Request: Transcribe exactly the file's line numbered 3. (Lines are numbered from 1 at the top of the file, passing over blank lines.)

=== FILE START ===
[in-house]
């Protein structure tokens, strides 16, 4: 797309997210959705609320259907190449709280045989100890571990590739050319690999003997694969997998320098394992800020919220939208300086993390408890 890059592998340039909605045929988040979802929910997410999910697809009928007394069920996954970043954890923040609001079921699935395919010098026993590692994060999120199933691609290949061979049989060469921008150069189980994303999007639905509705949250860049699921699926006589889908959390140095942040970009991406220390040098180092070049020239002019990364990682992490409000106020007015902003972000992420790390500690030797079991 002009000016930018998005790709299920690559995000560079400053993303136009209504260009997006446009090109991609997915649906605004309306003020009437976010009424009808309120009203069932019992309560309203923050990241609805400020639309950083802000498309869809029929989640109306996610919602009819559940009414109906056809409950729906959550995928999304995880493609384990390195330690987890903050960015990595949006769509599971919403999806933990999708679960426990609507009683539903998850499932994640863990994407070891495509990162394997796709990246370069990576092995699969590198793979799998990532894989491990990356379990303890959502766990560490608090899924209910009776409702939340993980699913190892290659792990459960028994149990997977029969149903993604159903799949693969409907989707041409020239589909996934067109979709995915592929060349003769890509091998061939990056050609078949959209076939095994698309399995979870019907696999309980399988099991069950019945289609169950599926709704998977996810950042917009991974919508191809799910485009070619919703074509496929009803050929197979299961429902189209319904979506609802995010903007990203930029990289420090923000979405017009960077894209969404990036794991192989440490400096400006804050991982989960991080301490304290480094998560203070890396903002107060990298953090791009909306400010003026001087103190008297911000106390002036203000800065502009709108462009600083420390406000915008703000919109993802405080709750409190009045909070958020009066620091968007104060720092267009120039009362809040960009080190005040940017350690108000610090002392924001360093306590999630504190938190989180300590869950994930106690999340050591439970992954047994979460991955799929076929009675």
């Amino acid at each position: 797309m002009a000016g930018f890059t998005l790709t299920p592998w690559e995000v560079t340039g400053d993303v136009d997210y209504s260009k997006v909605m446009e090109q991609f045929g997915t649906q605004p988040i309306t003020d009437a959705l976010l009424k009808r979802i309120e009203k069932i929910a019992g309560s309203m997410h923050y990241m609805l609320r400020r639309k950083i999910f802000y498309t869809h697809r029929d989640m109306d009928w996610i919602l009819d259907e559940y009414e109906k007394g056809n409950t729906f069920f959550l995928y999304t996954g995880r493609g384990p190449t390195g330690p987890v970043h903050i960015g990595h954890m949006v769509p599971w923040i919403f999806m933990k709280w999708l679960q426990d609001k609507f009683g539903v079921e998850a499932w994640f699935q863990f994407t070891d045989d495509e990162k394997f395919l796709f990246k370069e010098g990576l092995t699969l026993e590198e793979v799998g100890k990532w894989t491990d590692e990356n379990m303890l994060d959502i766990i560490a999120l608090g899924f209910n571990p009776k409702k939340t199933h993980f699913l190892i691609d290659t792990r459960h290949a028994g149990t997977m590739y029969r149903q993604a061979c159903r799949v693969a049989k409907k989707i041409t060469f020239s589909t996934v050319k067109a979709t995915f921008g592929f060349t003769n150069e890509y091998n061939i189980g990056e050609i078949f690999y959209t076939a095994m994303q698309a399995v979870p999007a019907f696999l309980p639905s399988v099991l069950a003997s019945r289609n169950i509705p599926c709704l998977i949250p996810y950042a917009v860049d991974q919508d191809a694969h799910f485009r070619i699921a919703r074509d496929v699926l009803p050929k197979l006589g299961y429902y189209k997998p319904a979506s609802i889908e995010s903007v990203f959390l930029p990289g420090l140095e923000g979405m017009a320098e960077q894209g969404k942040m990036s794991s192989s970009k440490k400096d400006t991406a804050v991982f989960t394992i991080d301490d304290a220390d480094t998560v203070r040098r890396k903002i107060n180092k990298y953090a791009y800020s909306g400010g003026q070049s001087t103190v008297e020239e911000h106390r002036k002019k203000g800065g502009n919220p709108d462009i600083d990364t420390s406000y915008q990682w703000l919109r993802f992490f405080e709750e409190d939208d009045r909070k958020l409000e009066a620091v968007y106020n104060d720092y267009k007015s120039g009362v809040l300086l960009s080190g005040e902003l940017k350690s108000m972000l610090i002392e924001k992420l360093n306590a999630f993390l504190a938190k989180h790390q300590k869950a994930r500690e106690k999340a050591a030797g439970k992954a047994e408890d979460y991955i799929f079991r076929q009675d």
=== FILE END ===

């Amino acid at each position: 797309m002009a000016g930018f890059t998005l790709t299920p592998w690559e995000v560079t340039g400053d993303v136009d997210y209504s260009k997006v909605m446009e090109q991609f045929g997915t649906q605004p988040i309306t003020d009437a959705l976010l009424k009808r979802i309120e009203k069932i929910a019992g309560s309203m997410h923050y990241m609805l609320r400020r639309k950083i999910f802000y498309t869809h697809r029929d989640m109306d009928w996610i919602l009819d259907e559940y009414e109906k007394g056809n409950t729906f069920f959550l995928y999304t996954g995880r493609g384990p190449t390195g330690p987890v970043h903050i960015g990595h954890m949006v769509p599971w923040i919403f999806m933990k709280w999708l679960q426990d609001k609507f009683g539903v079921e998850a499932w994640f699935q863990f994407t070891d045989d495509e990162k394997f395919l796709f990246k370069e010098g990576l092995t699969l026993e590198e793979v799998g100890k990532w894989t491990d590692e990356n379990m303890l994060d959502i766990i560490a999120l608090g899924f209910n571990p009776k409702k939340t199933h993980f699913l190892i691609d290659t792990r459960h290949a028994g149990t997977m590739y029969r149903q993604a061979c159903r799949v693969a049989k409907k989707i041409t060469f020239s589909t996934v050319k067109a979709t995915f921008g592929f060349t003769n150069e890509y091998n061939i189980g990056e050609i078949f690999y959209t076939a095994m994303q698309a399995v979870p999007a019907f696999l309980p639905s399988v099991l069950a003997s019945r289609n169950i509705p599926c709704l998977i949250p996810y950042a917009v860049d991974q919508d191809a694969h799910f485009r070619i699921a919703r074509d496929v699926l009803p050929k197979l006589g299961y429902y189209k997998p319904a979506s609802i889908e995010s903007v990203f959390l930029p990289g420090l140095e923000g979405m017009a320098e960077q894209g969404k942040m990036s794991s192989s970009k440490k400096d400006t991406a804050v991982f989960t394992i991080d301490d304290a220390d480094t998560v203070r040098r890396k903002i107060n180092k990298y953090a791009y800020s909306g400010g003026q070049s001087t103190v008297e020239e911000h106390r002036k002019k203000g800065g502009n919220p709108d462009i600083d990364t420390s406000y915008q990682w703000l919109r993802f992490f405080e709750e409190d939208d009045r909070k958020l409000e009066a620091v968007y106020n104060d720092y267009k007015s120039g009362v809040l300086l960009s080190g005040e902003l940017k350690s108000m972000l610090i002392e924001k992420l360093n306590a999630f993390l504190a938190k989180h790390q300590k869950a994930r500690e106690k999340a050591a030797g439970k992954a047994e408890d979460y991955i799929f079991r076929q009675d």